Please Give Me My Voice
“Please Give Me My Voice”: Women’s Out-of-Court – Divorce in a Secondary City in Senegal – Annelien Bouland Van Vollenhoven Institute for Law, Governance and Society, Leiden University, Leiden, the Netherlands
PLEASE GIVE ME MY VOICE
Divorce is not uncommon among Muslims in Senegal and tends to take place outside of court, even if the Senegalese Family Code has made out-of-court divorce illegal.
Yet little is known about how women, in particular, may obtain divorce outside of the court. This article provides ethnographic material on the way women divorce out-of-court, and the repertoires of justification they draw on.
In line with scholarly work on women’s use of Islamic courts in other countries the article foregrounds women’s agency, yet in a different out-of-court context. First, it is shown that women draw on multiple, gendered, repertoires. Second, it is argued that because family members play a central role in the divorces studied, the analysis of women’s agency requires attentiveness to kin and women’s “kinwork”.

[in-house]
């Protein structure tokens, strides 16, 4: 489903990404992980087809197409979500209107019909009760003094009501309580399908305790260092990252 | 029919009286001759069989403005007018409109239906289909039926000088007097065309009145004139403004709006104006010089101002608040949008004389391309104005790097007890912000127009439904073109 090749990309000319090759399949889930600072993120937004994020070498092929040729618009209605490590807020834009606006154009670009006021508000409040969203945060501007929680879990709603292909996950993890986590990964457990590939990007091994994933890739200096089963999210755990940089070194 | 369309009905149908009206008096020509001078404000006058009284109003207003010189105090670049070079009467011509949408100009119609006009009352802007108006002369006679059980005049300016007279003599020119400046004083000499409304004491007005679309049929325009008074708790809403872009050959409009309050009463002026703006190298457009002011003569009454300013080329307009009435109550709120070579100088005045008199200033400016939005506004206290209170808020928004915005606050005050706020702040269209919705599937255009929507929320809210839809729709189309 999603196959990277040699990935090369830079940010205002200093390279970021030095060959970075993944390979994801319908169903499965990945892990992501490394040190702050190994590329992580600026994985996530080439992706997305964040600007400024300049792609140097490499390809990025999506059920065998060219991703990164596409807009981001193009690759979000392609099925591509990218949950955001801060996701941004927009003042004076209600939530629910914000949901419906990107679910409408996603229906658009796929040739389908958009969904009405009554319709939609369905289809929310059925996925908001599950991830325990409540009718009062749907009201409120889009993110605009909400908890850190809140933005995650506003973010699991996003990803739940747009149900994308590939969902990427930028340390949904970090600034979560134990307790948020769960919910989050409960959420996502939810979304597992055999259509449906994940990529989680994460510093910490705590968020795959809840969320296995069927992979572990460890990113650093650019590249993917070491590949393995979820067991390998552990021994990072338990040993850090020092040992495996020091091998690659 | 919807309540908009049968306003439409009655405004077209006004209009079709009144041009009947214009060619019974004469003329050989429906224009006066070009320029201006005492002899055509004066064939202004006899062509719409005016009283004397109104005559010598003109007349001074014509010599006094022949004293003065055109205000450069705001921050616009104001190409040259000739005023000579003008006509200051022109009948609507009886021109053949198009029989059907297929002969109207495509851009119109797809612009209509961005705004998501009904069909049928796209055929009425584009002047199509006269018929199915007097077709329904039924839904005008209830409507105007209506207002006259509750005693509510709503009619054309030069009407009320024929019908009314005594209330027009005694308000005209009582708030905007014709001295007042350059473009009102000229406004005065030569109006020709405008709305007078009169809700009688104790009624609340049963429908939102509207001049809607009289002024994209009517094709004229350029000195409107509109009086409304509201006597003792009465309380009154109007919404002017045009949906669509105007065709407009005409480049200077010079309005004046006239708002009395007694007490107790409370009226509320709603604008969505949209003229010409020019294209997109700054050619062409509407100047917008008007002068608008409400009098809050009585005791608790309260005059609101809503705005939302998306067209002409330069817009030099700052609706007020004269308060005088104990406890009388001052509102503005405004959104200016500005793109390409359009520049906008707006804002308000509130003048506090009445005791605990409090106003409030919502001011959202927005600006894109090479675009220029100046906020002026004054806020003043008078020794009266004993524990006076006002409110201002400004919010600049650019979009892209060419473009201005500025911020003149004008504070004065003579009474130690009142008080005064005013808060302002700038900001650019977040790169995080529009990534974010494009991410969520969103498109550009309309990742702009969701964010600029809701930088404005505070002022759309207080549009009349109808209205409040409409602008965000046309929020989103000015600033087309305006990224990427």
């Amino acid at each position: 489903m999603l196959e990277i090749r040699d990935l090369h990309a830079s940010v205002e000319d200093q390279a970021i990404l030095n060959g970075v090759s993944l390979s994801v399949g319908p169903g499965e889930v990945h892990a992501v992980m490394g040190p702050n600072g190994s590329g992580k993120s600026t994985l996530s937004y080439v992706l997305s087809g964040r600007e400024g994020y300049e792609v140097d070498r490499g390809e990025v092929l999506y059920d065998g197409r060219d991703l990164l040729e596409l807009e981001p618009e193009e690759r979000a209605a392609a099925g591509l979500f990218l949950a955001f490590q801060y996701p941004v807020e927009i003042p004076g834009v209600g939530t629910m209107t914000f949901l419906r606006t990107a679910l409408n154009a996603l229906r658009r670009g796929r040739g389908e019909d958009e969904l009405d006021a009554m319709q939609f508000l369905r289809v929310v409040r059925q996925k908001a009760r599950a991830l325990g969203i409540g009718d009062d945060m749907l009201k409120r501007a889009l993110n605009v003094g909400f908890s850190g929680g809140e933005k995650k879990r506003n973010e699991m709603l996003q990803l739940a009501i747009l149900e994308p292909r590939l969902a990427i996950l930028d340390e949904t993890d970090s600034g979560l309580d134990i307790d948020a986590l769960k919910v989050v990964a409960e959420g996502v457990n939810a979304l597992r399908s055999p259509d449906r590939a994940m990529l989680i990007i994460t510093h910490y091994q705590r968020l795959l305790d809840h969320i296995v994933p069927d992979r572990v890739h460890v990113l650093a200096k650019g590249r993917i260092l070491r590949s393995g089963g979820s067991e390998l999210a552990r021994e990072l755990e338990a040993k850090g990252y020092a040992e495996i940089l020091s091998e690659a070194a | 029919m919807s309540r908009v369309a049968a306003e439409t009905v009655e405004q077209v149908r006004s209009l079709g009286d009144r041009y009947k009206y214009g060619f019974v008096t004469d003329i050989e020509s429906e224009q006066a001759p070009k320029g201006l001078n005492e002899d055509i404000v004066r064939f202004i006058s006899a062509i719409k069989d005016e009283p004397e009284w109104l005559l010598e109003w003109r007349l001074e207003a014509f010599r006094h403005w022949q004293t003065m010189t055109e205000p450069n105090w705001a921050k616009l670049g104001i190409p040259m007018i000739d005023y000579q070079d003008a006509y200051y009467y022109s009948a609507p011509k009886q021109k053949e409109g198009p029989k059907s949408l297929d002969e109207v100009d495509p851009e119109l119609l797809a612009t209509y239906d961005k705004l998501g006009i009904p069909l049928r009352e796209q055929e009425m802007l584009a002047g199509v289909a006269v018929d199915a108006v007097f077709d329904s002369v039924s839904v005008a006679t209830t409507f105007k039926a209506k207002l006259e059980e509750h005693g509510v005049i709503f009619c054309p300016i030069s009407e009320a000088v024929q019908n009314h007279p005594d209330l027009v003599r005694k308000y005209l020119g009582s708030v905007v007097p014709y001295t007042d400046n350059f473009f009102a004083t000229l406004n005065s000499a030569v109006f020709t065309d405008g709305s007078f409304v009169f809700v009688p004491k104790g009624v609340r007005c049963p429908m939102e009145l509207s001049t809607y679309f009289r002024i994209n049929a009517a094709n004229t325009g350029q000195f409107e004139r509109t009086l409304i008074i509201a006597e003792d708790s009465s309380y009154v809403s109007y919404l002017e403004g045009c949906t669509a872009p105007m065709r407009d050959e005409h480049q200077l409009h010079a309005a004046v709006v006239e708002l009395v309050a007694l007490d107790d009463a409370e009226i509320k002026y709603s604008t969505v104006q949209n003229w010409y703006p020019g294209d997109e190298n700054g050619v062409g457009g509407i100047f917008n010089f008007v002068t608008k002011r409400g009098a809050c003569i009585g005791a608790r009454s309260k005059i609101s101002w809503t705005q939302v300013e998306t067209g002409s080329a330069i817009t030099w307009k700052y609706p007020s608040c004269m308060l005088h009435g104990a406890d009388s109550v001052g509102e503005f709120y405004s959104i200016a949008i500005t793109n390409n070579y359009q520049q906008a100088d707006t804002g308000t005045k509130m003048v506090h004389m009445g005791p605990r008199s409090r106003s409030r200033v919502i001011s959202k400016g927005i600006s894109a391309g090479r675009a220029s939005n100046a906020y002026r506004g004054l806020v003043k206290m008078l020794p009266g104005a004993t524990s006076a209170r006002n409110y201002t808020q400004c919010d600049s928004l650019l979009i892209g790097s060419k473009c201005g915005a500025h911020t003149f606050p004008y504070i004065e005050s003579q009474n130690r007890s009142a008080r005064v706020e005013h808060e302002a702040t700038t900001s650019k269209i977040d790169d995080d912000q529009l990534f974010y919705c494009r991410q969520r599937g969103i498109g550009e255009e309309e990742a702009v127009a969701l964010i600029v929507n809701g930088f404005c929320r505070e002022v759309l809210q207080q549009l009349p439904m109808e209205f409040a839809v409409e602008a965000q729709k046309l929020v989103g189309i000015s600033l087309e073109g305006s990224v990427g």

I went with my family to ask for a divorce. With my older brother, my sister-in-law, and a driver so that we could take my stuff back. And an older man, who is a local notable, who lives there. My dad told us to go find him; luckily, he was there. He and my husband’s father were friends, and he is also an uncle of my father. […] My older brother told my husband, bound
the local notable and another older man was also present, that we were there to ask for a divorce. My husband accepted, but he took my things.…
They [her father and brother] married me, and they wanted to divorce this way, religiously. So it’s ok. (Interview with Sokhna, November 2017)